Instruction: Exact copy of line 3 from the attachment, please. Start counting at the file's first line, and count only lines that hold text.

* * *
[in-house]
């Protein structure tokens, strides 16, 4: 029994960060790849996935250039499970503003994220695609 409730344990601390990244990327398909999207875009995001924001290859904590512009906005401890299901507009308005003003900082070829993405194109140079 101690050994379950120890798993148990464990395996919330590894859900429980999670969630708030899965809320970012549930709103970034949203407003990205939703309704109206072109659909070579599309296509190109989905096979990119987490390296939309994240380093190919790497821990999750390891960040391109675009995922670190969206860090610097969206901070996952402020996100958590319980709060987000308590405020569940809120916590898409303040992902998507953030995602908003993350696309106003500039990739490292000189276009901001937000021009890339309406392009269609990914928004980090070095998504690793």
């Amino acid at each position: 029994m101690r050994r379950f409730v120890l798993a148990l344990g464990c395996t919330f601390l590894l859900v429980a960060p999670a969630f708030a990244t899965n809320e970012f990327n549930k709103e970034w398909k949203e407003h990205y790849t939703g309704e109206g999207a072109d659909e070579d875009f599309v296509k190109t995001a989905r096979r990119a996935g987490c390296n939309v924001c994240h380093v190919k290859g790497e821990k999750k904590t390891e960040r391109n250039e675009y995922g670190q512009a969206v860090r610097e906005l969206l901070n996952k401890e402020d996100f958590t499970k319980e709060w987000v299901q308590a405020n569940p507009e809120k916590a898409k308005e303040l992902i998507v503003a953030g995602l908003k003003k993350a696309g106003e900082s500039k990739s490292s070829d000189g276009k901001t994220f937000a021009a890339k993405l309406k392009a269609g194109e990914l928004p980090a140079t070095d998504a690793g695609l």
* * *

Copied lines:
């Amino acid at each position: 029994m101690r050994r379950f409730v120890l798993a148990l344990g464990c395996t919330f601390l590894l859900v429980a960060p999670a969630f708030a990244t899965n809320e970012f990327n549930k709103e970034w398909k949203e407003h990205y790849t939703g309704e109206g999207a072109d659909e070579d875009f599309v296509k190109t995001a989905r096979r990119a996935g987490c390296n939309v924001c994240h380093v190919k290859g790497e821990k999750k904590t390891e960040r391109n250039e675009y995922g670190q512009a969206v860090r610097e906005l969206l901070n996952k401890e402020d996100f958590t499970k319980e709060w987000v299901q308590a405020n569940p507009e809120k916590a898409k308005e303040l992902i998507v503003a953030g995602l908003k003003k993350a696309g106003e900082s500039k990739s490292s070829d000189g276009k901001t994220f937000a021009a890339k993405l309406k392009a269609g194109e990914l928004p980090a140079t070095d998504a690793g695609l």